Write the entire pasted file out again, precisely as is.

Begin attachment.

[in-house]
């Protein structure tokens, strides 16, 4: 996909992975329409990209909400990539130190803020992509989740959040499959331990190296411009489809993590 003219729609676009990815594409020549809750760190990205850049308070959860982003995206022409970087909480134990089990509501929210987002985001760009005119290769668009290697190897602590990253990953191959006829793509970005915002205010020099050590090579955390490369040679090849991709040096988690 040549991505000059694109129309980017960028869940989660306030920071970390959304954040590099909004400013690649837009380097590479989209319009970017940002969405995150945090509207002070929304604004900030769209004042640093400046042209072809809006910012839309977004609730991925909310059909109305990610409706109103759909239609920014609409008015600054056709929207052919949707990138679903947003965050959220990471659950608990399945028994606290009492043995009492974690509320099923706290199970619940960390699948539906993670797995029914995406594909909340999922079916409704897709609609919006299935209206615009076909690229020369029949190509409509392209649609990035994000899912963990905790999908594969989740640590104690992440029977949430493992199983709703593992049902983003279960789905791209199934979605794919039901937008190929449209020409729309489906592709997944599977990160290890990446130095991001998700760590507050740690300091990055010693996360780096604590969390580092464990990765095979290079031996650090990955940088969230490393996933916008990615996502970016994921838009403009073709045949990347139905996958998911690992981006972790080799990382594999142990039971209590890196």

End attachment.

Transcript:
[in-house]
């Protein structure tokens, strides 16, 4: 996909992975329409990209909400990539130190803020992509989740959040499959331990190296411009489809993590 003219729609676009990815594409020549809750760190990205850049308070959860982003995206022409970087909480134990089990509501929210987002985001760009005119290769668009290697190897602590990253990953191959006829793509970005915002205010020099050590090579955390490369040679090849991709040096988690 040549991505000059694109129309980017960028869940989660306030920071970390959304954040590099909004400013690649837009380097590479989209319009970017940002969405995150945090509207002070929304604004900030769209004042640093400046042209072809809006910012839309977004609730991925909310059909109305990610409706109103759909239609920014609409008015600054056709929207052919949707990138679903947003965050959220990471659950608990399945028994606290009492043995009492974690509320099923706290199970619940960390699948539906993670797995029914995406594909909340999922079916409704897709609609919006299935209206615009076909690229020369029949190509409509392209649609990035994000899912963990905790999908594969989740640590104690992440029977949430493992199983709703593992049902983003279960789905791209199934979605794919039901937008190929449209020409729309489906592709997944599977990160290890990446130095991001998700760590507050740690300091990055010693996360780096604590969390580092464990990765095979290079031996650090990955940088969230490393996933916008990615996502970016994921838009403009073709045949990347139905996958998911690992981006972790080799990382594999142990039971209590890196």